On 25 September, the Financial Conduct Authority (FCA) published its consultation paper CP23/20: Diversity and inclusion in the financial sector – working together to drive change alongside a similar consultation paper published by the Prudential Regulation Authority (PRA), CP18/23 – Diversity and inclusion in PRA-regulated firms.
The 131-page CP sets out the FCA’s proposals for all firms to better integrate nonfinancial misconduct (NFM) considerations into their senior manager and certification regime (SMCR), including rules for staff fitness and propriety assessments, the FCA Conduct Rules, and threshold conditions for firms.
For firms with more than 250 staff members that are not classified as limited-scope SMCR firms — which includes certain self-managed alternative-investment funds and service companies noted in our Alert Trading Venues in the UK: Regulatory Clarity for Fintech Providers; Implications for Crypto-Trading and DeFi? (large firms) — the FCA is also proposing diversity and inclusion (D&I) requirements that would compel companies to:
- report their average number of employees to the FCA on an annual basis
- collect, report, and disclose certain D&I data
- establish, implement, and maintain a D&I strategy
- determine and set appropriate diversity targets
- recognise a lack of D&I as a nonfinancial risk
The CP makes it clear that nonpart 4A firms, such as payment services and e-money firms, which are subject to different legal and regulatory frameworks, are not within the scope of the CP.
The consultation period under the CP closes on 18 December 2023 with a Policy Statement targeted for 2024, and the implementation date for changes is 12 months after publication of the Policy Statement. The new rules and guidance are thus likely in the first or second quarter of 2025.
The FCA’s proposed imposition of D&I requirements is not as wide ranging as some may have expected and will not apply to most, of our clients in the private-funds and fintech sectors. The extent to which out-of-scope firms may seek to follow the requirements as standards of good practice has yet to be seen, as is the case with the question of whether investors would expect businesses not strictly caught by the requirements to comply with them.
The NFM proposals are not new and reflect the FCA’s direction of travel in bringing enforcement actions such as those in Decision Notice 2020: Jon Frensham (formerly known as Jonathan James Hunt) and reflects comments of the Upper Tribunal in Jon Frensham v. FCA, especially the link between conduct and damage to public confidence in the profession as a foundational principle for assessing whether the conduct is NFM.
From a practical point of view, NFM will have an effect on questions about notifications to the FCA and the contents of regulatory references, which firms are often forced to grapple with in the context of employment and disciplinary issues.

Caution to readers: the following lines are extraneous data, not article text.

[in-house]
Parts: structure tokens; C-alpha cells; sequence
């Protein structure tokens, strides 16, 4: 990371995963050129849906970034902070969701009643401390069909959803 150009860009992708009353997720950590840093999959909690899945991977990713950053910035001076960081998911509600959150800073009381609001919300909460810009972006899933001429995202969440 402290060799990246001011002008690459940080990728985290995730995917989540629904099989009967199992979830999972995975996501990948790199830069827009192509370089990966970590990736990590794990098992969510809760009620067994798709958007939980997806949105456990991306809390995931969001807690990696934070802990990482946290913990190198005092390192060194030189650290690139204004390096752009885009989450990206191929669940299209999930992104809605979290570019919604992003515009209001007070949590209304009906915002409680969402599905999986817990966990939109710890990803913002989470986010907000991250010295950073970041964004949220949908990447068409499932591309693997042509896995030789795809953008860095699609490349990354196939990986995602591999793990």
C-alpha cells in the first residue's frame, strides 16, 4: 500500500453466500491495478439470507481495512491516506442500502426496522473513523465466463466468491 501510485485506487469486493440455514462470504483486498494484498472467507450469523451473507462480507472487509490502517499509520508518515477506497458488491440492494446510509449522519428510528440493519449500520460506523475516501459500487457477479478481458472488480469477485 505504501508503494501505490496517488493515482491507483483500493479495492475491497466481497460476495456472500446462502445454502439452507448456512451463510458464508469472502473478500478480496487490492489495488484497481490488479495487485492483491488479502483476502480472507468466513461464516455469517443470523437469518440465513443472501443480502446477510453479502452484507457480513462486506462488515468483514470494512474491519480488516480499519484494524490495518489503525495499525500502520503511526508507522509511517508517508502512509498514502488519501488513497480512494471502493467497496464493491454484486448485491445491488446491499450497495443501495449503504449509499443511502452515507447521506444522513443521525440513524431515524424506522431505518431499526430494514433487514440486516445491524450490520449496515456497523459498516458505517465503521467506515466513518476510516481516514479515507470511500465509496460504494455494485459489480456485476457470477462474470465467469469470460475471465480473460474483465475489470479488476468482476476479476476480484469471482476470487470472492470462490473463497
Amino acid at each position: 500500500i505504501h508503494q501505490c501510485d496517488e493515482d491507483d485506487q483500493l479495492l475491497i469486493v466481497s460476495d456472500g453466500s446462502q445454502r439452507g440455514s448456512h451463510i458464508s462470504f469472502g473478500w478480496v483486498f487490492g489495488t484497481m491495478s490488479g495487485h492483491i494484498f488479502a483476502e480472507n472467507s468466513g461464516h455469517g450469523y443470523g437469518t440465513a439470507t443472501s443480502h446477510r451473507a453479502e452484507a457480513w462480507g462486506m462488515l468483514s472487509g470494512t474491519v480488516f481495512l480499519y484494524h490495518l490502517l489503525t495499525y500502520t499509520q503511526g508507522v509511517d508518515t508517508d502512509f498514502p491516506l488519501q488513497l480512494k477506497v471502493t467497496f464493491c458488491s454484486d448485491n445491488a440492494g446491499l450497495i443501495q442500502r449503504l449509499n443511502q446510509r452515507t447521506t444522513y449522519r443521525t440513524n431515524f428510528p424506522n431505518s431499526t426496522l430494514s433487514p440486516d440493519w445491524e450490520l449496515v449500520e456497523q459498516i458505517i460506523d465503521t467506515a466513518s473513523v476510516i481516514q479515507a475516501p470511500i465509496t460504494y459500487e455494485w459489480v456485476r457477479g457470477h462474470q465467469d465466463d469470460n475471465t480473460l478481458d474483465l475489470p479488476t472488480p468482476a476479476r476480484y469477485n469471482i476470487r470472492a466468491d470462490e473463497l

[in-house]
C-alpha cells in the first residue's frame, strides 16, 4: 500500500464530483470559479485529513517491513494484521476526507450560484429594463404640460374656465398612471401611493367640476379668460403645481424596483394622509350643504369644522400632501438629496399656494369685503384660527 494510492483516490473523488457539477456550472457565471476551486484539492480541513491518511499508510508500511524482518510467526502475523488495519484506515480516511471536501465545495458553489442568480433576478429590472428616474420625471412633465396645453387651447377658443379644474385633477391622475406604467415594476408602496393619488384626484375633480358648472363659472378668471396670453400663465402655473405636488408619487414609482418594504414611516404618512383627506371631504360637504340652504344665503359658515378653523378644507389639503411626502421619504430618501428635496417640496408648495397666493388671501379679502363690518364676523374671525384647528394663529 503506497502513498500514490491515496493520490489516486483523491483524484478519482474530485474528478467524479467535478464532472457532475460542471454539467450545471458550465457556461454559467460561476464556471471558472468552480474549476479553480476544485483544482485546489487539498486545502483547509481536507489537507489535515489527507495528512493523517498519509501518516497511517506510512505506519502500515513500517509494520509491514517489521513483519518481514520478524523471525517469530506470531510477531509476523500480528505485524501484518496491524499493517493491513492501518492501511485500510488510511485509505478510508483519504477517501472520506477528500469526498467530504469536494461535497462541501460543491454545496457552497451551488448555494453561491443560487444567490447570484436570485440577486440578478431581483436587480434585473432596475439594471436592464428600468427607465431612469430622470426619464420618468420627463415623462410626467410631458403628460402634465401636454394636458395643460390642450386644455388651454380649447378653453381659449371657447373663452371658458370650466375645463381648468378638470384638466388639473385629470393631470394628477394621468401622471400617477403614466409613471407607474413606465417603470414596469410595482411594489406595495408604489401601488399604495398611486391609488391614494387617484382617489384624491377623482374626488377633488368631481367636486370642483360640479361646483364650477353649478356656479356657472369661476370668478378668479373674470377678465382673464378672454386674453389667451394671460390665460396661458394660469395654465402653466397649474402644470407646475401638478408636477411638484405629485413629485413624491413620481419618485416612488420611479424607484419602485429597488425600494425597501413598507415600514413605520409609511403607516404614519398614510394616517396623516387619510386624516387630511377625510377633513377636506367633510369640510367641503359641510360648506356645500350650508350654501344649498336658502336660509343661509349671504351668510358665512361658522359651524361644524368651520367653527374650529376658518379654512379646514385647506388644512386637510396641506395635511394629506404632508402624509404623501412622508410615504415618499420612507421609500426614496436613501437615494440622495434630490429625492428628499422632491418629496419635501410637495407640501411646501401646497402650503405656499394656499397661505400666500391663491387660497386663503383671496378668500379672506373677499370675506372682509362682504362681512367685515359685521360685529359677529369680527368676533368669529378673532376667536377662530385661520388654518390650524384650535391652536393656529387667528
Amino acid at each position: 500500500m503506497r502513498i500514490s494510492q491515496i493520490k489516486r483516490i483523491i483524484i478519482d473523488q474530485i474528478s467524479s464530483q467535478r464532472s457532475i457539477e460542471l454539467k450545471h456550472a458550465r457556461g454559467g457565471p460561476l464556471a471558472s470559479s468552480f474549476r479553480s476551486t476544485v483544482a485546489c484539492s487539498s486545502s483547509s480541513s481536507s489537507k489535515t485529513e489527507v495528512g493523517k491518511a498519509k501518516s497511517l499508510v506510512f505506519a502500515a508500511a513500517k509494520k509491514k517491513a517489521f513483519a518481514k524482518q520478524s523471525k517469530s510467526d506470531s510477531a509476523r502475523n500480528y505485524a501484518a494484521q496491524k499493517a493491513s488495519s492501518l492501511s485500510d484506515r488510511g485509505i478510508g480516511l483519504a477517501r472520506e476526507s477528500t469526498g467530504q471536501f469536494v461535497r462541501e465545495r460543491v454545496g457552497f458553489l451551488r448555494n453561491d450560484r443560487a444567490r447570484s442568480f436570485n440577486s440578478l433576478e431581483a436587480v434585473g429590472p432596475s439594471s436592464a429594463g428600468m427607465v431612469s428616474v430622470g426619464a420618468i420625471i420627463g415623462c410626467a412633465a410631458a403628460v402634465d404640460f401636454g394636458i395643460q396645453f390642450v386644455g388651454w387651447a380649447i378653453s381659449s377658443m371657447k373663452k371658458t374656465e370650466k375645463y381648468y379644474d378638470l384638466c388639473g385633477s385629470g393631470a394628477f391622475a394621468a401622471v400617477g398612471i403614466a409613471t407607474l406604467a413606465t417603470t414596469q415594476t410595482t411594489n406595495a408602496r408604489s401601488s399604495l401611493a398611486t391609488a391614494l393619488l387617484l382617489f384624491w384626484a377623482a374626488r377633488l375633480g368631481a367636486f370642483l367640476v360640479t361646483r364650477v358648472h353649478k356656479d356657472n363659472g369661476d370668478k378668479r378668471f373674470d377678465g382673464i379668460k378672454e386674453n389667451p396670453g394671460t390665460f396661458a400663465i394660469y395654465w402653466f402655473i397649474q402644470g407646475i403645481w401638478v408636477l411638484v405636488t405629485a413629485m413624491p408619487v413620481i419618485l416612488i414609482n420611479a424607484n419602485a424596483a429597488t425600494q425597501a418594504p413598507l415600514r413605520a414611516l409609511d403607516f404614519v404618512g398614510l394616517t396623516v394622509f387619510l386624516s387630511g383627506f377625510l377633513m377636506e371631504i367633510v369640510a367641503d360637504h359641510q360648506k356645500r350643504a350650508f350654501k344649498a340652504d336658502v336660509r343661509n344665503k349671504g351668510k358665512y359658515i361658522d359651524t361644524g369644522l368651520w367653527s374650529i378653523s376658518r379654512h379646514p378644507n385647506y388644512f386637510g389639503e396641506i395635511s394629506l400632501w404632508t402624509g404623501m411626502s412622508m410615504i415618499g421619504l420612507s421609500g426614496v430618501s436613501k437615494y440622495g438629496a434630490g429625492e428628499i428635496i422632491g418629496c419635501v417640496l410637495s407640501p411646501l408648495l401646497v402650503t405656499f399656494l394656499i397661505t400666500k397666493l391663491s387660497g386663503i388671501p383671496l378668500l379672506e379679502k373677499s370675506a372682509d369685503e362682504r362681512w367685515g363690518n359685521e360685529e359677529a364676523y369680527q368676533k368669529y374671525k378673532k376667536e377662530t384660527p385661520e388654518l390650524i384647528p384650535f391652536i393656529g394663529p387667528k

The NFM Proposals
The CP indicates that NFM proposals support the FCA’s aims of promoting healthy and inclusive workplace cultures and reducing the risk of groupthink within the financial-services sector. The more specific proposals are as follows:
- Conduct rules. Expansion of the Code of Conduct for Staff sourcebook (COCON) to make it clear that COCON covers serious instances of bullying, harassment, and similar behaviour towards fellow employees and employees of group companies and contractors. Guidance is to be added that sets out the types of behaviour that will fall within the expanded scope of COCON and what conduct is out of scope because it relates to an employee’s personal or private life.
- Fit and Proper assessments. Clarification on how NFM forms part of the Fit and Proper test for employees and senior personnel, how bullying and similar misconduct within the workplace is relevant to fitness and propriety, and that similarly serious behaviour in a person’s personal or private life is also relevant. Examples of NFM are to include sexual or racially motivated offences. Apparently following the approach taken in Upper Tribunal proceedings, the FCA seeks to hold that conduct that could damage public confidence likely means the person is not fit and proper.
- Suitability guidance on the threshold conditions. Extension of the guidance on the suitability threshold condition to include, for example, offences relating to a person or group’s demographic characteristics (such as sexual or racially motivated offences) and tribunal or court findings that the firm or someone connected with the firm (such as a director) has engaged in discriminatory practices.
The D&I Proposals
Additional D&I requirements for large firms, as well as all capital requirements regulations firms, such as banks and insurers subject to Solvency II, are as follows:
- D&I strategies. A requirement to develop D&I strategies. These will need to contain information about a firm’s D&I objectives and goals, a plan for meeting goals and measuring progress, a summary of arrangements in place to identify and manage obstacles, and ways to ensure adequate knowledge of the D&I strategy among staff.
- Setting targets. A requirement to set targets to address underrepresentation and a proposal that these targets and the progress towards them be publicly disclosed.
- Data reporting. Requirements to annually collect and report to the FCA (and PRA for banks and insurers) in numerical figures, data across a range of demographic characteristics, inclusion metrics, and targets via a regulatory return.
- Data disclosure. A requirement to make public disclosures on D&I data to increase transparency and scrutiny.
- Risk and governance. Guidance for firms to make clear that matters relating to D&I are to be considered as a nonfinancial risk and treated appropriately within a firm’s governance structures.